We ambitious Columbia and Barnard undergraduates know from experience that planning ahead is always a good thing. With New York being the center of finance, commerce, and multi-media production, it is the perfect place to kickstart your career and build connections. While it’s beneficial to start thinking about job prospects and your career path early in your college journey, be careful not to rush the process and overwhelm yourself with a commitment like an internship during your first year. It might be helpful to ask yourself the following questions when considering internships as an incoming first-year student.
Do you easily adapt to new environments?
Moving away from home and throwing yourself into a loud, chaotic, and overwhelming environment such as college is quite the change even for the most experienced traveler. If you know you’re one to need an ample amount of time to adjust to new living situations and navigate foreign social and cultural scenes, it might be wise to refrain from adding an extra responsibility during your first year at Columbia.
That being said, if you quickly feel at home in brand new surroundings, shooting for an internship during the spring semester of your first year might just be a perfect fit. Take the fall semester to better grasp your new community, and you get a head start by applying to listings over winter break.
Will you be taking a heavy course load?
Juggling more than four or five classes, clubs, and an internship during your first year might not be the best idea. In between taking care of your health and getting enough sleep, don’t forget to take it easy on yourself as you enter this new phase of life.
Even if you’re confident in your time management skills and your ability to pull all-nighters, be sure to plan out the classes you might want to take and how an internship during the week would fit into your schedule. Plan ahead and make sure that you will be able to carve out a big chunk of the day for your internship; they are hefty time commitments and you want to be sure that you’re setting yourself up for success.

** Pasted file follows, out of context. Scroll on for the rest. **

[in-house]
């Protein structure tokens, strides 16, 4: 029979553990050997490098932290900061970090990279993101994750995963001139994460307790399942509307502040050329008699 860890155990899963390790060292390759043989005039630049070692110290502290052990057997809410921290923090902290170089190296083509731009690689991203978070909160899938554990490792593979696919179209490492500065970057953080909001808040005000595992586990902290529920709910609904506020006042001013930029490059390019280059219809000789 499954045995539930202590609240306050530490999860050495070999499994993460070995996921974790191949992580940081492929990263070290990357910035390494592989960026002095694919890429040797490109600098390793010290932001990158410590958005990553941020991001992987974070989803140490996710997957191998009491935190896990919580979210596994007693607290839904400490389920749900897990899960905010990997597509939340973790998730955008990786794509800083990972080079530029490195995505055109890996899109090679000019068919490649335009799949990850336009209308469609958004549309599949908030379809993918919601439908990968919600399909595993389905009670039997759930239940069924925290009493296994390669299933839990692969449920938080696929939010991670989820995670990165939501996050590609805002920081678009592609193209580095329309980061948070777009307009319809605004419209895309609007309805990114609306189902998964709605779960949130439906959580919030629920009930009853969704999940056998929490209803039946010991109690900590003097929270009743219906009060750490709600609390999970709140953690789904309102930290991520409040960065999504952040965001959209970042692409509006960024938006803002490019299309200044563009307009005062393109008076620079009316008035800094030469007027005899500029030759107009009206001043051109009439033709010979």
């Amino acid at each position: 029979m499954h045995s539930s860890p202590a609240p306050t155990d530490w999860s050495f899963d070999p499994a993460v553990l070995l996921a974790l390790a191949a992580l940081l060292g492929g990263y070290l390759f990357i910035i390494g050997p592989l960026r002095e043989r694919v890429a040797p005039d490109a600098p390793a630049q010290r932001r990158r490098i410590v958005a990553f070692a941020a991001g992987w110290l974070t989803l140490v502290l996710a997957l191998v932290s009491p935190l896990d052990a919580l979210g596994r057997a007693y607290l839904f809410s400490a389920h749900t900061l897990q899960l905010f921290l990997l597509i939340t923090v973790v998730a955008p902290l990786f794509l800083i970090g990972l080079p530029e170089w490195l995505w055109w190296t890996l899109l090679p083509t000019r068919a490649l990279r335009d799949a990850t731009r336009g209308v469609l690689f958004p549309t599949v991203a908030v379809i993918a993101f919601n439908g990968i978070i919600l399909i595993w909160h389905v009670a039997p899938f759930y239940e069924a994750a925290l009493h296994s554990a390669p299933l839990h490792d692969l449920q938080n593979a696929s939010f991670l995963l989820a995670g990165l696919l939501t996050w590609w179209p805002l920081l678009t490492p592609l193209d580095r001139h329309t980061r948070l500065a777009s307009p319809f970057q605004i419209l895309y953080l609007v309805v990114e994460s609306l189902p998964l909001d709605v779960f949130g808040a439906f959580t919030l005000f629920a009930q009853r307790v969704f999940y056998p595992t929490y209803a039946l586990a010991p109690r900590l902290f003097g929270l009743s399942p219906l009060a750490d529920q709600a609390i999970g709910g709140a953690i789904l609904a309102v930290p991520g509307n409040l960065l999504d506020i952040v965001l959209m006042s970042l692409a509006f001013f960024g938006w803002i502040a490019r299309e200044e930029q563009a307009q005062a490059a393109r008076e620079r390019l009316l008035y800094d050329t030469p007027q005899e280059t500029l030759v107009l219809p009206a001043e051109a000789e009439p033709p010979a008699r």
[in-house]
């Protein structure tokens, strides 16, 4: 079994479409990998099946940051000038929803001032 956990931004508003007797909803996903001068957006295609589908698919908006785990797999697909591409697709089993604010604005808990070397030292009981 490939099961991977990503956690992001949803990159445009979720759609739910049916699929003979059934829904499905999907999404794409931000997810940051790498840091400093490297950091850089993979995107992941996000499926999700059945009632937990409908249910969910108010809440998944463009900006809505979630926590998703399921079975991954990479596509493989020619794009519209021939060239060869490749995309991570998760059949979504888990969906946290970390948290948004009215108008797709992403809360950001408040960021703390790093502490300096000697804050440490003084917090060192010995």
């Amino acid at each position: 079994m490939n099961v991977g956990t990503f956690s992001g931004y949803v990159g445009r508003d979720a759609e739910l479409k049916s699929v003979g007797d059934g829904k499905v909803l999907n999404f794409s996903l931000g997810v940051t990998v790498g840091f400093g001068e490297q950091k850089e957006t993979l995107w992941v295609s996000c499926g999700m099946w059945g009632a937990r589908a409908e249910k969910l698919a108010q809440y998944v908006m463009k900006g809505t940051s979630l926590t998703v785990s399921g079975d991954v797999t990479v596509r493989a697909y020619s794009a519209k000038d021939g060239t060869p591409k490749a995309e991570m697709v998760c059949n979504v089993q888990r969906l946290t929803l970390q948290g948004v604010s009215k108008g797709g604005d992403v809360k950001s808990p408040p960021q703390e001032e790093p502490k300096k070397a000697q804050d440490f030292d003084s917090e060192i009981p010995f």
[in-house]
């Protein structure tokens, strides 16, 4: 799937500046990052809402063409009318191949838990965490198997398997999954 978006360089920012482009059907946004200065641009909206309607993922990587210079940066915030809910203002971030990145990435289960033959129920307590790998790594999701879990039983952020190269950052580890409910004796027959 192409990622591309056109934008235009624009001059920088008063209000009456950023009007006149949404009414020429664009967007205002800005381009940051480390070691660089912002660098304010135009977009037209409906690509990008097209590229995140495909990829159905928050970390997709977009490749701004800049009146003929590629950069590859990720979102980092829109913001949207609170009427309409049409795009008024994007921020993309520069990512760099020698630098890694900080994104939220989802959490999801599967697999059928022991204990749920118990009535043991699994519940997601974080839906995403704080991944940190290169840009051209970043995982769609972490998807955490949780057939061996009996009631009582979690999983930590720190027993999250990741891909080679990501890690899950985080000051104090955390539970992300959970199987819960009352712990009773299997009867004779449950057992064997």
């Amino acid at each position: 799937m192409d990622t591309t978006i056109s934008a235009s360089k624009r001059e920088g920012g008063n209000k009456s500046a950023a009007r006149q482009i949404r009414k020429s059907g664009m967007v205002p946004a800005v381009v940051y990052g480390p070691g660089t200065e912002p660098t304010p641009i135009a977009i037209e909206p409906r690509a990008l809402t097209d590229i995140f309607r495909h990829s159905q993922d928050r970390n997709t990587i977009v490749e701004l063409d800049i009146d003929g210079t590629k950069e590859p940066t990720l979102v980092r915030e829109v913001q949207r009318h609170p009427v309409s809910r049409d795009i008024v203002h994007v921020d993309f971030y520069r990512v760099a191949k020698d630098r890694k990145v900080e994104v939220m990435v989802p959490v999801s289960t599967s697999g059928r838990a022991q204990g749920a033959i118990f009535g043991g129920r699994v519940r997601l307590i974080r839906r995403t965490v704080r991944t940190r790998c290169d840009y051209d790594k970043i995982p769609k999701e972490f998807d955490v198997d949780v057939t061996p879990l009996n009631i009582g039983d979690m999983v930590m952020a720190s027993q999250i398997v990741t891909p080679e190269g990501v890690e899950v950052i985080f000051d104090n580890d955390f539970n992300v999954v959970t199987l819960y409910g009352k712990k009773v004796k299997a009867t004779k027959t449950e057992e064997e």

Have you had trouble deciding what to major in?
Doing an internship can be extremely rewarding, especially if you’ve been lacking direction. Participating in real hands-on work can enhance your college experience and help you speed up the tricky process of identifying what calls to you and weeding out what does not. What’s more useful in confirming your suspicions than gaining experience with companies in fields that you’ve always been interested in? When coupled with taking a variety of classes at Columbia, an internship can give you a welcome boost in deciding what major or career path fits you the best before you have to declare during your sophomore year. You can always talk to relevant professors or advisors about internship opportunities and tips on navigating a particular industry. They’re always happy to help you and are an often underused source of career advice.
At the end of the day, it doesn’t hurt to try. If you’re feeling hesitant, there’s no harm in keeping a lookout for new internships—something might just catch your eye. There’s a grain of truth in every cliche saying, and the classic mantra “You miss 100 percent of the shots you don’t take” rings true even now. If you’ve decided that you’re ready and eager to pounce on an internship opportunity, all you’ll have to do is to get equipped with the right skillset to start applying to internships. Visit the Columbia or Barnard career centers, get your résumé checked (or start putting one together), polish your interview skills, and keep an eye out Handshake and Linkedin listings or potential professors you’d like to work for.
It’s completely up to you to decide whether an internship during your first year at college is suitable. A majority of us who become interns don’t actually end up working the internship until sophomore or junior year, and you’ll find that besides doing an internship, a big part of discovering what you love comes from within. It is equally beneficial to spend your summer or free time picking up new skills online, reading up on research articles or novels, or creating content to build your portfolio. An internship is merely one of the many ways you can propel your career. A good alternative to doing an internship is working at a paid campus-affiliated job, which you can structure around your classes if time commitment is an issue. Head to our step-by-step guide to find out more.
Moving forward, check out Spectrum’s tips for making the most out of a visit to the Columbia Center for Career Education and Beyond Barnard, some things to note before applying for internships, our guide to using Handshake and Linkedin effectively, and last but not least, our guide to internship programs through CCE.